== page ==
The forecast which was released at IATA’s Annual General Meeting in Doha on June 20 also predicted passenger numbers to reach 83 per cent of pre-pandemic levels in 2022 due to strong pent-up demand, the lifting of travel restrictions in most markets, low unemployment in most countries, and expanded personal savings.
This brighter outlook is reflected in Singapore Airlines’ (SIA) latest operating statistics for May 2022 released earlier in June. SIA reported that it carried more than 1.7 million passengers at a group level (which includes a budget carrier, Scoot and its main brand, Singapore Airlines) in May. This is a staggering 1,326 per cent increase compared with a year ago and 17.4 per cent higher than last month. Compared with a year ago, its passenger capacity has risen 126 per cent.
The SIA statement said that the strong recovery in air travel that continued in May 2022 was because of Singapore’s relaxed border restrictions which started in April, which removed “the need for quarantine and on-arrival COVID-19 tests for fully vaccinated travellers and removing pre-departure COVID-19 tests.” It added that “Apart from North Asia, travel demand recovered rapidly across all route regions.”
SIA’s Group passenger capacity (measured in available seat-kilometres) reached 61 per cent of pre-COVID-19 levels in May 2022, four percentage points higher than the month before. Passenger load factor (PLF) for the month rose to a level not seen since the onset of the pandemic at 78.2 per cent. This was an improvement of 5.5 percentage points month-on-month or 63.9 percentage points year on year.
However, the cargo load factor was 22.3 per cent lower year-on-year at 65.4 per cent as cargo capacity (capacity tonne-kilometre) increased 30.2 per cent on the back of the resumption of passenger flights resulting in an increase of belly-hold space.
Poorer cargo performance by airlines is also what IATA expects this year. The airline organisation said that there will be a 10.4 per cent decline in global air cargo yields in 2022 compared with 2021 as the world economy slows. However, this only partially reverses the yield increases of 52.5 per cent in 2020 and 24.2 per cent in 2021. Overall, IATA is projecting cargo revenue to hit USD191 billion this year, 7 per cent lower than in 2021 but over twice that of pre-pandemic revenue of USD 100 billion in 2019. The industry is expected to carry over 68 million tonnes of cargo in 2022, which is a record high.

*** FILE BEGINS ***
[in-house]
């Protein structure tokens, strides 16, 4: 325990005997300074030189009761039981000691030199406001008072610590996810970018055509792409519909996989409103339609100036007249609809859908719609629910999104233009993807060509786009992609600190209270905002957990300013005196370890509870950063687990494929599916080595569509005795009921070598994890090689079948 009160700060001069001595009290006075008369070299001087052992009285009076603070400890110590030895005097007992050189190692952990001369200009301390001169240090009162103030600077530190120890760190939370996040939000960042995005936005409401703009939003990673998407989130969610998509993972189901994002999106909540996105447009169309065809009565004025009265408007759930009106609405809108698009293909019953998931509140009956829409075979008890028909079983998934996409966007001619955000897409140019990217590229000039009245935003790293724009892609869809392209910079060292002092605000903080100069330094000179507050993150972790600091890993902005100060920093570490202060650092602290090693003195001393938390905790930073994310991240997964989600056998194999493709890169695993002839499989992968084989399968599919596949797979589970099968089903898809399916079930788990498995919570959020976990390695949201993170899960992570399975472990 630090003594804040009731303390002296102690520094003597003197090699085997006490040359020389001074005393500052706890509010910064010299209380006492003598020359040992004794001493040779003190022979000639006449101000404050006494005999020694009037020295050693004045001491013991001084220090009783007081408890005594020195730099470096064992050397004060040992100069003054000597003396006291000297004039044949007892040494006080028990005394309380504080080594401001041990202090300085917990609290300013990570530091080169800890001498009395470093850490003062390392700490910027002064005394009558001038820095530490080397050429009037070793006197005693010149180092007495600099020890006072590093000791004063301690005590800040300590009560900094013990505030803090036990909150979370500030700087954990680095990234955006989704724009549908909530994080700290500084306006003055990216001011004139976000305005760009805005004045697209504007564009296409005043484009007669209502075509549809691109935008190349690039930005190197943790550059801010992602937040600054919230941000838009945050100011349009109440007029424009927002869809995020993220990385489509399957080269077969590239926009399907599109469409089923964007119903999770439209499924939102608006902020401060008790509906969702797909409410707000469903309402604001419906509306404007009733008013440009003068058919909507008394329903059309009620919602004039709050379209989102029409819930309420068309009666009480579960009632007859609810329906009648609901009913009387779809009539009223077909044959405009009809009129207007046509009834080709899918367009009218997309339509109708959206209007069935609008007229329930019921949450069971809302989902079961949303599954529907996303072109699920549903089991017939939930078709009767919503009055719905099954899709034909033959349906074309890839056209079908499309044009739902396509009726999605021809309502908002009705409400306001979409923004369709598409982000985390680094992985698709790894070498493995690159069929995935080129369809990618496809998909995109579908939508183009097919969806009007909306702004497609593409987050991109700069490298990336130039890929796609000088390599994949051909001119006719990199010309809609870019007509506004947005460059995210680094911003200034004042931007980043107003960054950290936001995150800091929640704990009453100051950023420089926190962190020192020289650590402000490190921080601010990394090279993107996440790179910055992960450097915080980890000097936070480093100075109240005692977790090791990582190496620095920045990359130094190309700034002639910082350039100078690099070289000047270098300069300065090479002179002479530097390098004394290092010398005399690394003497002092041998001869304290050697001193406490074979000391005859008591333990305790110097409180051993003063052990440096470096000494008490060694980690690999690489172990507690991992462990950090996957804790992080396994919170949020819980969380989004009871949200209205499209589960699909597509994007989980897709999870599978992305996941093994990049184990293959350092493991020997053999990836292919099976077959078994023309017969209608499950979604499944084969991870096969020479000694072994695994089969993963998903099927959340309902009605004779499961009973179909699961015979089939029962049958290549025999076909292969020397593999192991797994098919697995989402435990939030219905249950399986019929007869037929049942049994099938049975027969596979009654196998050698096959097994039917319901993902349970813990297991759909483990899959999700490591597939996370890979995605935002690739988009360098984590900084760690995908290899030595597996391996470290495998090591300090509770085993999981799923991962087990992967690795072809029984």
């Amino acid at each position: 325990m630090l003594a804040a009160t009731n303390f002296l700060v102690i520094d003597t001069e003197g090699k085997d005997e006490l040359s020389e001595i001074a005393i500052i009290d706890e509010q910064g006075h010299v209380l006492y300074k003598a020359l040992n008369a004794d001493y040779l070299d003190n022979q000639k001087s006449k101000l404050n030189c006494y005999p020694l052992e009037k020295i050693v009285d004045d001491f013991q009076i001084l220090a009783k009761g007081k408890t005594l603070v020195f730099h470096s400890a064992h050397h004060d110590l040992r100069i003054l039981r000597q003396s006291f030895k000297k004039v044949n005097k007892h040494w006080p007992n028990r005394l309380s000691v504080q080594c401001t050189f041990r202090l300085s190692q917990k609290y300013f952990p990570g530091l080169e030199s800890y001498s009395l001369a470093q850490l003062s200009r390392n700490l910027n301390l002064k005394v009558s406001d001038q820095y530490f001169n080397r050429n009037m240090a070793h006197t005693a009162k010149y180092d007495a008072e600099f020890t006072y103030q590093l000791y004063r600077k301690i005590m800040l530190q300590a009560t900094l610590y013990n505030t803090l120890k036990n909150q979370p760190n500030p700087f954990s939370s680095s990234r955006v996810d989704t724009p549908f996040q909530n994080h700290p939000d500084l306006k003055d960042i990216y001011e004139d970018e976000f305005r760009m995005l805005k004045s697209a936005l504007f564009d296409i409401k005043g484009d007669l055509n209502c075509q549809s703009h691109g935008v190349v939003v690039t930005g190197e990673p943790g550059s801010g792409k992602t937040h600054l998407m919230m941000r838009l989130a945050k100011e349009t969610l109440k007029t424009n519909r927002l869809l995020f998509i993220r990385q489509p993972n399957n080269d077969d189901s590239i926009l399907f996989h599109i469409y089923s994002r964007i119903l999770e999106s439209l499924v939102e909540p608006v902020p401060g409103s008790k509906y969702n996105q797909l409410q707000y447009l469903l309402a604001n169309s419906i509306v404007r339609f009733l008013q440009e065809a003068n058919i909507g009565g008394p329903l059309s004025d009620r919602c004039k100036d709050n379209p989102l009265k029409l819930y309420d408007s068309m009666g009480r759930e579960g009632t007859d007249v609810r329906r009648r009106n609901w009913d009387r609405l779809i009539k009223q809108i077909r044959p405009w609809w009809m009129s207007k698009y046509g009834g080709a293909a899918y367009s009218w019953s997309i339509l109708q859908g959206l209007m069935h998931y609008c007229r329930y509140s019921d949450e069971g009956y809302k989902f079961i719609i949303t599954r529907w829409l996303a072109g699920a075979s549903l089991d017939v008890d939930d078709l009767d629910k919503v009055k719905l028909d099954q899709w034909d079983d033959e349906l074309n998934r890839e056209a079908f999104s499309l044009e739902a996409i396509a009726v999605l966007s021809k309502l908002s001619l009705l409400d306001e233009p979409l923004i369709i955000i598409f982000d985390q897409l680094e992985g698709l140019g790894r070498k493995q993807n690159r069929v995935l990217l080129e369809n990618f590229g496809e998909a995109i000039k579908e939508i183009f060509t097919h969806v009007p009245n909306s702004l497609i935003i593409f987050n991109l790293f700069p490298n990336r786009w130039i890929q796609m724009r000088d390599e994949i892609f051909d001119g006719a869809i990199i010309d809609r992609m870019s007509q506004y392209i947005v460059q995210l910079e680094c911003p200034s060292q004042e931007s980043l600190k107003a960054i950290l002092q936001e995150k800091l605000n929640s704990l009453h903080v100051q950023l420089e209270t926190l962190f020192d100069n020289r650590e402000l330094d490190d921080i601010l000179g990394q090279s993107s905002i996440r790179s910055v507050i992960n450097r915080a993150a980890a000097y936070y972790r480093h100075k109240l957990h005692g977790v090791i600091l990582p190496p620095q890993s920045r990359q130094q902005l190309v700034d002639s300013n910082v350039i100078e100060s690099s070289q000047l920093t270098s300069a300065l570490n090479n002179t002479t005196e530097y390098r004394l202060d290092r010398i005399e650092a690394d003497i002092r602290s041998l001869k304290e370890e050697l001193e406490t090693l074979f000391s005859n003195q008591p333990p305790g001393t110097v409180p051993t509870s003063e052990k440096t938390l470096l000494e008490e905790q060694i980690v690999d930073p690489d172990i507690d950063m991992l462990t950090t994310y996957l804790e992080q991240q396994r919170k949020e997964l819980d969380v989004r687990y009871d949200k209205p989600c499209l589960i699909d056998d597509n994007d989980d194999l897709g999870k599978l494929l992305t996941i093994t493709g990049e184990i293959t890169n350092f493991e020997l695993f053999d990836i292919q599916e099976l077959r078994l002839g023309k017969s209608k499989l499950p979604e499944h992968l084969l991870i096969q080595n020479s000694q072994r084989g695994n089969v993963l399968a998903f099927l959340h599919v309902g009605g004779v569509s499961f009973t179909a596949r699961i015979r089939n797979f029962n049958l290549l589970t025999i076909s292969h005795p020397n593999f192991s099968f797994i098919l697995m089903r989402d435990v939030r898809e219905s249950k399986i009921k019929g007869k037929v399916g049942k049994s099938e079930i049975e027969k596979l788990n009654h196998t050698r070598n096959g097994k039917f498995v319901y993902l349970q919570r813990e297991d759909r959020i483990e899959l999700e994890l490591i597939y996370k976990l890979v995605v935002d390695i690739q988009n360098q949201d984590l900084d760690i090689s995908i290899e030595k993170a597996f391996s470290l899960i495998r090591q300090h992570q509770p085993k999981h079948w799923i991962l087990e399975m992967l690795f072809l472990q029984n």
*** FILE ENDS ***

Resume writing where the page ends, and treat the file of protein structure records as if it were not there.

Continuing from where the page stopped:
“Airlines are resilient. People are flying in ever greater numbers. And cargo is performing well against a backdrop of growing economic uncertainty,” said Willie Walsh, IATA’s Director-General.
The industry organisation further said that the general improvement in the financial performance of the aviation sector will be led by North American airlines which are predicted to deliver a USD 8.8 billion profit in 2022. Globally, it now expects losses to reduce to USD 9.7 billion from its October 2021 estimate of a USD 11.6 billion loss. At the height of the pandemic, the industry lost USD 137.7 billion in 2020 and USD 42.1 billion in 2021. IATA opined that industry-wide profitability is within reach in 2021.
IATA added, “Efficiency gains and improving yields are helping airlines to reduce losses even with rising labour and fuel costs.” The association also said that it expects net delivery of over 1,200 aircraft in 2022 due to industry optimism and commitment to emissions reductions.
Despite the upbeat outlook, IATA also highlighted some risk factors.
The war in Ukraine is one. The war is causing fuel costs to rise, and this may dampen demand for travel as airfares rise and consumer demand diminishes.
The conflict is also resulting in carriers re-routing their flights which would normally use the airspace in the affected region which results in higher costs. About seven per cent of international passenger traffic and 19 per cent of international cargo shipments normally transit through Russian airspace. The greater impact is in the specialised area of heavy-weight cargo where Russia and Ukraine are the market leaders, and the corresponding capacity loss will be difficult to replace.
Other negative factors are rising inflation which affects consumers’ purchasing power, rising interest rates which impact borrowings by airlines and the strength of the US dollar which will similarly put a dampener on growth as it increases the local-currency price of all USD-denominated debt and adds to the burden of paying for USD-denominated fuel imports.
There’s still the spectre of an outbreak of a new dangerous COVID-19 variant.
In its outlook, IATA pointed out that it assumes a gradual easing of COVID-19 restrictions in China in the second half of 2022. China’s domestic market is the world’s second-largest aviation domestic market and also accounts for about 10 per cent of global air traffic in 2019. A prolonged implementation of its tough COVID-19 policy will continue to depress the country and wreak havoc with global supply chains.
IATA’s Walsh urged governments to continue to keep their borders open, saying, “Border closures create economic pain but deliver little in terms of controlling the spread of the virus. With high levels of population immunity, advanced treatment methods, and surveillance procedures, the risks of COVID-19 can be managed.”
“It is a time for optimism, even if there are still challenges on costs, particularly fuel, and some lingering restrictions in a few key markets,” continued Walsh. “People who longed for the freedom to fly are taking to the skies again–and in growing numbers. By next year, most markets should see traffic reach or exceed pre-pandemic levels.”